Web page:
The Future is Uncertain. It's Time to Start Asking the Right Questions.
Tyrants are undone and liberty is won with a good question. We need to build this capacity in ourselves and the people around us.
Asking questions is essential to learning. That was an essential lesson from one of history's first great teachers, Socrates. Or, as the wise Rabbi Steven Greenberg puts it: "we train children at the Passover seder to ask why, because tyrants are undone and liberty is won with a good question."
And yet, children are not asking questions nearly enough. In fact, data from the U.S. school systems tells us that the average high school student asks one question of substance per month in a classroom.
This is particularly alarming if we consider the skill set that is required for success in the coming decades. Hal Gregersen, the co-author along with Clayton Christensen of the recent book The Innovator’s DNA, tells Big Think that the world we’re entering over "the next five, ten, fifteen, twenty years – I can’t imagine it being easier, simpler, less uncertain than what we’re living in today."
So what is the best way to "unlock the solutions to that wild terrain," as Gregersen puts it? "We need to build this capacity in ourselves and the people around us to ask the right question."
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Who is to blame for the U.S.'s dismal college graduation rate? "Radical" educator Dennis Littky has a hunch.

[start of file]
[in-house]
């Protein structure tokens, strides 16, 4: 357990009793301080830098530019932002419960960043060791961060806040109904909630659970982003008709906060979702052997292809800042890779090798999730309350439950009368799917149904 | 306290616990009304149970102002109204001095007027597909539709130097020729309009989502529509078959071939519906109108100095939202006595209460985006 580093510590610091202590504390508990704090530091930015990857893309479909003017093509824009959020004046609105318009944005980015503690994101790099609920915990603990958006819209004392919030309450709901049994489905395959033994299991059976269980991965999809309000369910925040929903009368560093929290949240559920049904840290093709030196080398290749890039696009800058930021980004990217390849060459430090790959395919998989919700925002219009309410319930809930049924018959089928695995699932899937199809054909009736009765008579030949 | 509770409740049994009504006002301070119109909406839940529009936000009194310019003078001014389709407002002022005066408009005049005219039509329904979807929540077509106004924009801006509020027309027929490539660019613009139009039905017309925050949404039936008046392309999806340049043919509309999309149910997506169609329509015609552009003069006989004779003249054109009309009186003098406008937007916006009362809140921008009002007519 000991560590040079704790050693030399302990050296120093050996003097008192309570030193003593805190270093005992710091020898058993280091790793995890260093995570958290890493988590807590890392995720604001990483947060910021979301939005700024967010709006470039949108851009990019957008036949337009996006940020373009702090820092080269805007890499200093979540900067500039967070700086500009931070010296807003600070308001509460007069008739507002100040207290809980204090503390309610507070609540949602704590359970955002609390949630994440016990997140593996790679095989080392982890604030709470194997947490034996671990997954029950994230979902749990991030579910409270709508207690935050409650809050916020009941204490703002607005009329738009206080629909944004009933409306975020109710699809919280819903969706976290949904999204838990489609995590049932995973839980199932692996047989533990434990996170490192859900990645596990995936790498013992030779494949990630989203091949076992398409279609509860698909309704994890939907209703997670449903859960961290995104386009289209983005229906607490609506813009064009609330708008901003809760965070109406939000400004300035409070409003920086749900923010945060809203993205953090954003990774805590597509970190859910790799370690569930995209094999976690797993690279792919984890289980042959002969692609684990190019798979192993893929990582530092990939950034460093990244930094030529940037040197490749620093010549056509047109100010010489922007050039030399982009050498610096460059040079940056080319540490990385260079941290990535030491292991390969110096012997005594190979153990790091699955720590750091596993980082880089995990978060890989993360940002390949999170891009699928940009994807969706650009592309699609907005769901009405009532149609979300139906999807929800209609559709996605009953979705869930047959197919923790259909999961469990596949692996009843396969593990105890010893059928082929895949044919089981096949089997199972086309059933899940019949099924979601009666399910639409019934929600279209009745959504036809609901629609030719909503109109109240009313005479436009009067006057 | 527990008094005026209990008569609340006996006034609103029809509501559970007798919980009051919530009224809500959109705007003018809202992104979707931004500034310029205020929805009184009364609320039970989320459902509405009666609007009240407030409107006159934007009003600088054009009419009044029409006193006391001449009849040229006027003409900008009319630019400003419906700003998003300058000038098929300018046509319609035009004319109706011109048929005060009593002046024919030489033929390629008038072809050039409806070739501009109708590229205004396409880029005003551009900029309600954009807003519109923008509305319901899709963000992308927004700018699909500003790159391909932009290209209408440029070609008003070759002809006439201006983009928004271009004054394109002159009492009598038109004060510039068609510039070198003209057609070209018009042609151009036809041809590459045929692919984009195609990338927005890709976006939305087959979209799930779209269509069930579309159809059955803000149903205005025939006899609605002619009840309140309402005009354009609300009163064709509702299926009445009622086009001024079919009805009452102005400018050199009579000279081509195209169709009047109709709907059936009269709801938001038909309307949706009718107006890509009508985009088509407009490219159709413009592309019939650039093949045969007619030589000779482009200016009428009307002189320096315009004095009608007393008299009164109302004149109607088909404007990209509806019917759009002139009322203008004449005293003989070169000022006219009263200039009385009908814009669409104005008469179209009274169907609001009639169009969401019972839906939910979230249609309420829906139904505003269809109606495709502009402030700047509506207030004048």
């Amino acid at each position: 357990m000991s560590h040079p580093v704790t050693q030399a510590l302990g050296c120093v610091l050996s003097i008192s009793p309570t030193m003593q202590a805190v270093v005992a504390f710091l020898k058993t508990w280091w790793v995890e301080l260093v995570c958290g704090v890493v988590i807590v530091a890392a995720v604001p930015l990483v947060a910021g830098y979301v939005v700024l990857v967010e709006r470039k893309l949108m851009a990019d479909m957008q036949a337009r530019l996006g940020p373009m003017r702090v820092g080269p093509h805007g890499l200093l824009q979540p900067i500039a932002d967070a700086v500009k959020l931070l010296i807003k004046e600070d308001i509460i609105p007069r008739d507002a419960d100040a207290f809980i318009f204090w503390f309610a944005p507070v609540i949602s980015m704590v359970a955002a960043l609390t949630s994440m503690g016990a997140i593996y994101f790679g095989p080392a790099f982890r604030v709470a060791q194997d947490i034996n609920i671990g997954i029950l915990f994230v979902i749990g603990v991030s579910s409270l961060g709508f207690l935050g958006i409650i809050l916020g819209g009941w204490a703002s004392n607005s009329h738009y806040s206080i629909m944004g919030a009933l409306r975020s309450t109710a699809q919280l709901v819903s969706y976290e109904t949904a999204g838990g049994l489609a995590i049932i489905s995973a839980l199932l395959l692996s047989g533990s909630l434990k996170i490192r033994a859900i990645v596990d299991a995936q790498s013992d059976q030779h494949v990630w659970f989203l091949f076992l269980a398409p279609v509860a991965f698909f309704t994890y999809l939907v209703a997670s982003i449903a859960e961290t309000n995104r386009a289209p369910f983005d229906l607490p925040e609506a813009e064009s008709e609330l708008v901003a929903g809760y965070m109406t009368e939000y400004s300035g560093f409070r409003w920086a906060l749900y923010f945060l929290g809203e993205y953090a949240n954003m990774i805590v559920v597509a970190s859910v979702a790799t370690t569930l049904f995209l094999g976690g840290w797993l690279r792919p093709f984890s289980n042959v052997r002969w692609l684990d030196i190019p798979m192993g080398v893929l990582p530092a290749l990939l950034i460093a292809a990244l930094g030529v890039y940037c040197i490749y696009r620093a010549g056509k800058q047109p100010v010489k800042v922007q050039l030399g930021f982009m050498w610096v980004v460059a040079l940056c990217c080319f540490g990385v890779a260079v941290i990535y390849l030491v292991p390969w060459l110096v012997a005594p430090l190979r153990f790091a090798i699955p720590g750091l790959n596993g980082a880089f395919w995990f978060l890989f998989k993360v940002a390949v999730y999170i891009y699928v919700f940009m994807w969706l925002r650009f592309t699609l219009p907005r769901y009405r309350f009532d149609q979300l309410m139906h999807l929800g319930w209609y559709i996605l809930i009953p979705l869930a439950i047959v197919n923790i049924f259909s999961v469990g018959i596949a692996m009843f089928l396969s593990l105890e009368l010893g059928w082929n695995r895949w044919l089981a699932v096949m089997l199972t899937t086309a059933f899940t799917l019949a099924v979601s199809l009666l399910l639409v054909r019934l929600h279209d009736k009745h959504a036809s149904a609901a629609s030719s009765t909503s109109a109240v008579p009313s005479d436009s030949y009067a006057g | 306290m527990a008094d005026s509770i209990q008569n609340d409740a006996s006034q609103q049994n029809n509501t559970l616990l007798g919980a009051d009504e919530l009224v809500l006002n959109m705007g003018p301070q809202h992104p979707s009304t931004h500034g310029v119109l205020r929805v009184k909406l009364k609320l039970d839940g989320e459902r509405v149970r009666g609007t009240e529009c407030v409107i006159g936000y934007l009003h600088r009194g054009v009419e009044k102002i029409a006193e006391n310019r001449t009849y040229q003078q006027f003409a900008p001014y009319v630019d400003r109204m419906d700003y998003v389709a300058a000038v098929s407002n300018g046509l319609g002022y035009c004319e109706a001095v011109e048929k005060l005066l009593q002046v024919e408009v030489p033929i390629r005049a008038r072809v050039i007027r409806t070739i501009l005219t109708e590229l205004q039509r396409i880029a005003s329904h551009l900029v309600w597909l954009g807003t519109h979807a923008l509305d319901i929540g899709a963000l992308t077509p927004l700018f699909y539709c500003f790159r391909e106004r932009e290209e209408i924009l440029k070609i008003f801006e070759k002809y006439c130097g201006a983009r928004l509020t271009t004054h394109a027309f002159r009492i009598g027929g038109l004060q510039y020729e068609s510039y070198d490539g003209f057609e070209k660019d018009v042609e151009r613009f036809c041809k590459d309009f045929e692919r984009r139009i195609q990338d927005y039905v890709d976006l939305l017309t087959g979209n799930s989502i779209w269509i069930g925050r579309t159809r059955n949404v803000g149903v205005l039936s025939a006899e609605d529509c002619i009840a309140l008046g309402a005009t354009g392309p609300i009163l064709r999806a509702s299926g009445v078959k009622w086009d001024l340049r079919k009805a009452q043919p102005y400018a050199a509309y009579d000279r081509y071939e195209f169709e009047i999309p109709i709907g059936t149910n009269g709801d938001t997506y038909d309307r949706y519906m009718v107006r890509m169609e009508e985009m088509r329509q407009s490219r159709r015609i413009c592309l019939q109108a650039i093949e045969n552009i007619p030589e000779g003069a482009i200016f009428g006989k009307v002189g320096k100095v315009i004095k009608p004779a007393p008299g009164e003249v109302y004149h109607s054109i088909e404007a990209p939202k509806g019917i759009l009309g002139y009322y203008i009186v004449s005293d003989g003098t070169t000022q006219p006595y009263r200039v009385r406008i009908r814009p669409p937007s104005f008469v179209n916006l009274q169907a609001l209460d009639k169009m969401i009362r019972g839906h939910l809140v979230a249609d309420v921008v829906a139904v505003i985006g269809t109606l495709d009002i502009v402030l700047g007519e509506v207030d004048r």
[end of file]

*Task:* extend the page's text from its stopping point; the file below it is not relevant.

- COVID-19 has magnified the challenges that underserved communities face with regard to higher education, such as widening social inequality and sky-high tuition.
- At College Unbound, where I am president, we get to know students individually to understand what motivates them, so they can build a curriculum based on goals they want to achieve.
- My teaching mantra: Everything is permitted during COVID-19. Everything is permitted during COVID-19. Everything is permitted during COVID-19.
Meteorologists propose a stunning new explanation for the mysterious events in the Bermuda Triangle.
One of life's great mysteries, the Bermuda Triangle might have finally found an explanation. This strange region, that lies in the North Atlantic Ocean between Bermuda, Miami and San Juan, Puerto Rico, has been the presumed cause of dozens and dozens of mind-boggling disappearances of ships and planes.
What does it mean to "lead without authority"?
The planet that we are searching for is a little bit smaller and closer than we originally thought.
- Years ago, California Institute of Technology professor Konstantin Batygin was inspired to embark on a journey of discovering what lurked beyond Neptune. What he and his collaborator discovered was a strange field of debris.
- This field of debris exhibited a clustering of orbits, and something was keeping these orbits confined. The only plausible source would be the gravitational pull of an extra planet—Planet Nine.
- While Planet Nine hasn't been found directly, the pieces of the puzzle are coming together. And Batygin is confident we'll return to a nine-planet solar system within the next decade.